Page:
Wnt signaling refers to a major form of communication between nearby cells. It can be conceptually divided into two main branches or biochemical pathways.
Wnt/b-catenin pathway: regulates levels of b-catenin, a protein that controls gene expression (i.e. whether a gene is "on" or "off") inside the cell nucleus. This pathway helps determine crucial biological decisions such as how many times an immature cell divides, when it stops dividing, and what kind of mature cell it becomes.
b-catenin-independent Wnt pathway: by definition this is any Wnt pathway that does not regulate b-catenin levels. Multiple b-catenin-independent pathways have been described in different cell types. One common ouput of these pathways is cytoskeletal dynamics, which controls cell shapes and movements. Perhaps the best defined b-catenin-independent pathway is the:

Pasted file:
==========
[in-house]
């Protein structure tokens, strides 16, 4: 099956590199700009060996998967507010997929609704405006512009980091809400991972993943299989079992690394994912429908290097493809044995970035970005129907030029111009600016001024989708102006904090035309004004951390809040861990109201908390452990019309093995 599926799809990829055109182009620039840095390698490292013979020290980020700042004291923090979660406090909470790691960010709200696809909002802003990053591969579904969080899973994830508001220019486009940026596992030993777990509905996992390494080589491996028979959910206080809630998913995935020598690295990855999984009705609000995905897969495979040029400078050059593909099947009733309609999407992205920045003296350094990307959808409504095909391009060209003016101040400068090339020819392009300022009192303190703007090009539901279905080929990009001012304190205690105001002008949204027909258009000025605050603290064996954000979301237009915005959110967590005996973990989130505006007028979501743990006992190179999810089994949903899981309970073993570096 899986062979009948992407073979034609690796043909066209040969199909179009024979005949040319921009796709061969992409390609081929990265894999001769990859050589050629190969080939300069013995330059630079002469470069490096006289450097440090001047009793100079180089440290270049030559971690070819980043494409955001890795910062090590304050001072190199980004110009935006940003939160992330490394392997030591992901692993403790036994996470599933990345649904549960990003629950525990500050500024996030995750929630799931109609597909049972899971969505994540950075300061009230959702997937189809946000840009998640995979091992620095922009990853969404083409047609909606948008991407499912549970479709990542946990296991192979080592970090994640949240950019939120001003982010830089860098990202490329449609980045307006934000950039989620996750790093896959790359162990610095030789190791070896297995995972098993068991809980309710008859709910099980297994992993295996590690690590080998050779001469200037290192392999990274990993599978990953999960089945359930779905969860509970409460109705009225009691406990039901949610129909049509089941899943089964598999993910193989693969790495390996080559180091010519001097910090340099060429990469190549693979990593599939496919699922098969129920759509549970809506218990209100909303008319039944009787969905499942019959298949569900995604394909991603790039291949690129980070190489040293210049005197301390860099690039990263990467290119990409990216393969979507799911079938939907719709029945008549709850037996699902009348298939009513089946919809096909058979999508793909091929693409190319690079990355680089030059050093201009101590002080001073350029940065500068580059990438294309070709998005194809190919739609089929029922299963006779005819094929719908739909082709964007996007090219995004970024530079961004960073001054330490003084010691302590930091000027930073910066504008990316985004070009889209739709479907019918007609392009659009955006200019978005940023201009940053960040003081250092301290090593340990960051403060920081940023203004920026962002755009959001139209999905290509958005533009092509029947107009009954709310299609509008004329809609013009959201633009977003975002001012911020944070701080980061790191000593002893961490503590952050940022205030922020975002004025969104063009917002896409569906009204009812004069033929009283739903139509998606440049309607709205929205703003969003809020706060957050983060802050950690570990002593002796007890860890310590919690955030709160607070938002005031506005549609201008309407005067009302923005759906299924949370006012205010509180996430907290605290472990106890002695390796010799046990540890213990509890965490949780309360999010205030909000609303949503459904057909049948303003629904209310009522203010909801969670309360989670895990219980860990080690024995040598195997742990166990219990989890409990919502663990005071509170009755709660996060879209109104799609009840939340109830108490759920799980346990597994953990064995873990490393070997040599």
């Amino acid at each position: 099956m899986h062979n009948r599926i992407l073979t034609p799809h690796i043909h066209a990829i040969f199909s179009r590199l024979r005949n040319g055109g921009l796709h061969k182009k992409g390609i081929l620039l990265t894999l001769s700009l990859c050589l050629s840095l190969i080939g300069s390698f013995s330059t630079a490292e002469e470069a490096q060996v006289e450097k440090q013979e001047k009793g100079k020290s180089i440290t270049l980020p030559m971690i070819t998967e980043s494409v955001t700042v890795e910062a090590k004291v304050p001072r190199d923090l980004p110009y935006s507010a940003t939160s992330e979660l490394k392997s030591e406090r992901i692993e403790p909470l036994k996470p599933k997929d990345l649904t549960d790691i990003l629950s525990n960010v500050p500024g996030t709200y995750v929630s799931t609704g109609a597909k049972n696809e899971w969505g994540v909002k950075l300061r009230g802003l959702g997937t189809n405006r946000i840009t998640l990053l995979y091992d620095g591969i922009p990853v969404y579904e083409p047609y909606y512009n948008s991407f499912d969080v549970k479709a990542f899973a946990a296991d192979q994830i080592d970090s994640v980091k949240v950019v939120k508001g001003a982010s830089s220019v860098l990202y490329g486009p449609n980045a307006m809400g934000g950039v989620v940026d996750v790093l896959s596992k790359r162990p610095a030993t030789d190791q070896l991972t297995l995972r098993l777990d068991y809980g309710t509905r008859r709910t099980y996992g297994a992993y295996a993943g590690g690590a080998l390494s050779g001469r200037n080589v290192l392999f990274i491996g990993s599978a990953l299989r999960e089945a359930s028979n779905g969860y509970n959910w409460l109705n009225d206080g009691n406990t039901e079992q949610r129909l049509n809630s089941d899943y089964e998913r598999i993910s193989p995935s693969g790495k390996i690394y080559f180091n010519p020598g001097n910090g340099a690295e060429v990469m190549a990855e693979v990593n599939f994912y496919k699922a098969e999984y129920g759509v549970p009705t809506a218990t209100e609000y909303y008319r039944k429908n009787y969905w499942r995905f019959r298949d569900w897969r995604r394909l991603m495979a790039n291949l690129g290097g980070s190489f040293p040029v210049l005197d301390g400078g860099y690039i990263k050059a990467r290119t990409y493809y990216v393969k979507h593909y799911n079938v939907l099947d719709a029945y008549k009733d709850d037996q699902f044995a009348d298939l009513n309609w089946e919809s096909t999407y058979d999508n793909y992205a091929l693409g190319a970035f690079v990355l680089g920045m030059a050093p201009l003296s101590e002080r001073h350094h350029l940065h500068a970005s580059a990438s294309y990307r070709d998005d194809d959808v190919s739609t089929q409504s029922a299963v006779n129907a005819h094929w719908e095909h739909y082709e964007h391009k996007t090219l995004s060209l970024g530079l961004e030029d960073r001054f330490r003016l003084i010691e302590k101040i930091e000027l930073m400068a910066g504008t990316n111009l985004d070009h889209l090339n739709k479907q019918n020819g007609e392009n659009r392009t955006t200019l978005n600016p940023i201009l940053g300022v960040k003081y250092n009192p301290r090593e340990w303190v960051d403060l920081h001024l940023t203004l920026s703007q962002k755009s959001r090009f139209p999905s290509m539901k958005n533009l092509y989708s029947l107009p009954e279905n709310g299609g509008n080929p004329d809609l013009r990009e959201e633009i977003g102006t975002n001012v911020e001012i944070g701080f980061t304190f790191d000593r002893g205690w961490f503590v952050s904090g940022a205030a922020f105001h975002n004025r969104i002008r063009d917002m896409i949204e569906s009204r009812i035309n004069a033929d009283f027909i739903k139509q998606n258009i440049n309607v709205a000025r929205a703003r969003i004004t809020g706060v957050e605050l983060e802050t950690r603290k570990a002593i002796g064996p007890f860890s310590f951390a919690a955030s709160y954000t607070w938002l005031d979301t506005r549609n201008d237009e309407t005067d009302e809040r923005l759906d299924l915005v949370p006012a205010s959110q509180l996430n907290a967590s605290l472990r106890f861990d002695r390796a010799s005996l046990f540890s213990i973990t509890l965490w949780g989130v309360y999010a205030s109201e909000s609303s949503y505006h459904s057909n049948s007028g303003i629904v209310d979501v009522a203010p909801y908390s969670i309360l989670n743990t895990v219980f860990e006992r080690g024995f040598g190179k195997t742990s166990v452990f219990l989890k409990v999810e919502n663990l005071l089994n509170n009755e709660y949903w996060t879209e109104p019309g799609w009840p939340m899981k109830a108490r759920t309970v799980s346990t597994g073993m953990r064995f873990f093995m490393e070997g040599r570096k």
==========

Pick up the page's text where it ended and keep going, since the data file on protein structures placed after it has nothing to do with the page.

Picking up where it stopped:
Planar Cell Polarity (PCP) pathway, which determines the transverse orientation of cells in many epithelial tissues. The PCP pathway also regulates some types of cell migration during development.
Each of these biochemical pathways interacts with protein structures located on the plasma membrane that help determine adhesive properties between neighboring cells, such as the cadherin/catenin complex (partly composed of the b-catenin protein in a structural role). Relationships between these pathways are a focus of investigation in many laboratories.
|To learn more about the protein family we are investigating, click HERE.